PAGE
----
With the launching of Sputnik and its beep-beep-beep overhead, the world suddenly became aware that an H-Bomb could be launched in the same way. The Atlantic and Pacific Oceans which had made so many generations of Americans feel so secure no longer appeared as a protection. Americans began to feel the dread and horror with which Europeans for years had been responding to the brinkmanship of Dulles.

But the years of Cold War had made war a way of life for the government and all its military and paramilitary departments. It had become a way of life for half of America's major industries. It had become a way of life for America's workers. It had become a way of life for the trade unions. It had become a way of life for the professional crusaders against Communism and the elements in the population whom they represent. It had become a way of life even for most of America's churches.

Significantly, the only people who had begun a serious questioning of war as a way of life were those most directly and intimately involved in the revolution which had taken place in modern warfare, the atomic scientists themselves. Even before the explosion of the first Bomb over Japan, a task force of scientists, headed by Dr. James Franck, had set itself up as a "Committee on Social and Political Implications" and submitted a report to the government arguing against the direct military use of the Bomb. In 1945, after the Bomb had been dropped, a group of scientists under the leadership of Eugene Rabinovitch, a Chicago chemist, began publishing the Bulletin of the Atomic Scientists as a forum where scientists could point out the perils of nuclear warfare and examine roads to disarmament. So intense have been the debate and discussion among scientists that it is possible to speak of two unofficial "parties" in the American scientific community: the "humanitarian party" which calls in varying degrees for a ban on the Bomb; and the "government" party which supports and lends authority to the government's policy. The humanitarian party, emphasizing the cooperative, non-national, and in fact international character of science, has been responsible for holding international conferences with their colleagues from behind the Iron Curtain. These conferences have become known as the Pugwash Conferences, since the first three of them (1957-1959) were held on the Pugwash, Nova Scotia, estate of American industrialist Cyrus Eaton, after permission to enter the United States was denied by American authorities to Communist scientists.

However, the humanitarian party among the scientists has remained isolated from the American public. The loudest voice heard in public has been that of Dr. Edward Teller, chiefly responsible for the creation of the H-Bomb and leading exponent of government policy. When Nobel Laureate Linus Pauling was called before a Congressional Committee in 1960 and asked to inform on those who had helped him get up a 1958 ban-the-bomb petition to the UN (this petition had been signed by 11,021 scientists from 49 countries, including 104 from the United States), it caused scarcely a ripple in this country.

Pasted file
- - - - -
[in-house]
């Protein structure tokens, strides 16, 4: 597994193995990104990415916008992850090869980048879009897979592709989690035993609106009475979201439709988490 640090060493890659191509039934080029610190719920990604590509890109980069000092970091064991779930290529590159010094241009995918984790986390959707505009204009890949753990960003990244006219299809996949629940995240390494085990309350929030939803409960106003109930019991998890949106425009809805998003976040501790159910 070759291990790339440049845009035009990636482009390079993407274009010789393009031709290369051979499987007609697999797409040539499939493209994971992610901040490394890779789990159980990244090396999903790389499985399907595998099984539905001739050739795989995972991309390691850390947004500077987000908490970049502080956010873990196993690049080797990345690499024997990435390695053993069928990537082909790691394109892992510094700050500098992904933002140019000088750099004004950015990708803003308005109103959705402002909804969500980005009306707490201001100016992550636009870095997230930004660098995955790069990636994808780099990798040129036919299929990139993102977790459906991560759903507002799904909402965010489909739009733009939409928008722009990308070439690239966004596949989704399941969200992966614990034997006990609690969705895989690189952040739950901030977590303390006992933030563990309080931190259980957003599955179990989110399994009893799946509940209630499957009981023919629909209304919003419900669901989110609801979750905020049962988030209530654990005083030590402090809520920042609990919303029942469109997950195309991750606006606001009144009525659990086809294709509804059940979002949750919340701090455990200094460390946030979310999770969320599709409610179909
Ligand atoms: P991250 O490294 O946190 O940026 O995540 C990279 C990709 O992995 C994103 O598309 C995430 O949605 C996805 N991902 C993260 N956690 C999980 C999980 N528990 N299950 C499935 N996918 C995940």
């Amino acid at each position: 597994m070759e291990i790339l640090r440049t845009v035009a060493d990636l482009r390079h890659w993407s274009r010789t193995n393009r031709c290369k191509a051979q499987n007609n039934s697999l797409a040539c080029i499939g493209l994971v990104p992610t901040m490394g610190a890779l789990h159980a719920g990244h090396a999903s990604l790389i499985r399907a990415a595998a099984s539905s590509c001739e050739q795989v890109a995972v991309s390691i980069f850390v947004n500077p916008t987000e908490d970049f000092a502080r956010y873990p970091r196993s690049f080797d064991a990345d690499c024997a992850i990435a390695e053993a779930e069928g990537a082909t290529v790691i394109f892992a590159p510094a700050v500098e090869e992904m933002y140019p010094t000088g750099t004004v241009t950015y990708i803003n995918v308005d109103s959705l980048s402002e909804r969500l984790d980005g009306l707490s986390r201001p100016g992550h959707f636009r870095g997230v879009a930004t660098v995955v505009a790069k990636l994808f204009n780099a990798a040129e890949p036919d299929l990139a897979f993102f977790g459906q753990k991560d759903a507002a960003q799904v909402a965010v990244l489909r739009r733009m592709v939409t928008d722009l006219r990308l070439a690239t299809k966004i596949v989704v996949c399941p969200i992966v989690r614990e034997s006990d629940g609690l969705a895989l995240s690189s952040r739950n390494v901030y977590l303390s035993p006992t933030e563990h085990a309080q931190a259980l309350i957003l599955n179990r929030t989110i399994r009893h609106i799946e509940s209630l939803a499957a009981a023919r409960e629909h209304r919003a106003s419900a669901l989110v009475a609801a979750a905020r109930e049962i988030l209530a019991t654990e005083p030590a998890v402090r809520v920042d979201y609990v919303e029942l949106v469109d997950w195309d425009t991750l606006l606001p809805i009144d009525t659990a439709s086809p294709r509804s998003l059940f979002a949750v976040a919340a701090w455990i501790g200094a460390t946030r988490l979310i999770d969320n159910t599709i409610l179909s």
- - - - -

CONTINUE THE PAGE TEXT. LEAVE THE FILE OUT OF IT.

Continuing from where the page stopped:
In the summer of 1961 this situation began to change. After a three-year moratorium on testing by the two powers, and at the height of the Berlin crisis, the Russians resumed nuclear testing at a rapid rate. By this time the American people could no longer comfort themselves by doubting the technological capacities of the Russians. Gagarin and Titov put an end to that.

In Britain where the country had been caught between East and West and where it was obvious that the whole island could be destroyed by one bomb, the ban-the-bomb movement had been growing for years and reached a peak in 1960-1961. The Africans declared their opposition to any nuclear testing on their soil. But in the United States anti-bomb demonstrations could rarely rally more than a few hundred supporters, mainly long-time pacifists.

Following the Russian tests, however, the movement began to take on mass momentum. November 1, on the initiative of a few women in Washington, D.C., a series of demonstrations took place in 60 cities from coast to coast. In all, about 50,000 women took part. In New York and Los Angeles there were several thousand women in the demonstrations. In the Boston area hundreds of students and university faculty members marched on the Federal Arsenal at Watertown. With the entry onto the scene of the women, the students, and the professors, the ban-the-bomb movement began to take on a broad social character. Since November 1, 1961, Women Strike for Peace committees in various cities have remained more or less intact, in order to organize periodic demonstrations at the UN, before Federal Buildings, to march on Washington, to send delegations to City Councils and State Legislatures, etc. Across the country over 4,000 professors added their names to an open letter to President Kennedy, protesting the futility of Civil Defense in this age of nuclear war. Students from all over the country organized a March on Washington on February 16, 1962.

It is quite obvious that these demonstrations have begun to take on the character of a social movement, confronting the warfare state and implying a challenge to it despite the announced (and no doubt genuine) intentions of the participants simply to implement the "peace race" proposals of the President. In turn, the growth of the ban-the-bomb movement has given and will give further impetus to the counter-revolutionary super-patriots, led by the Birchites, the militant ex-generals, the Dixiecrats, and the China Lobby, and gain support among the veterans and middle-class layers who live on the past glories of the All-American state. Up to now the organized labor movement has given only token support to the peace movement. Obviously fearful that widespread agitation against the Bomb will upset the warfare economy and increase dissatisfaction among workers already living in dread of unemployment, it has carefully refrained from calling upon workers to participate in the ban-the-bomb movement.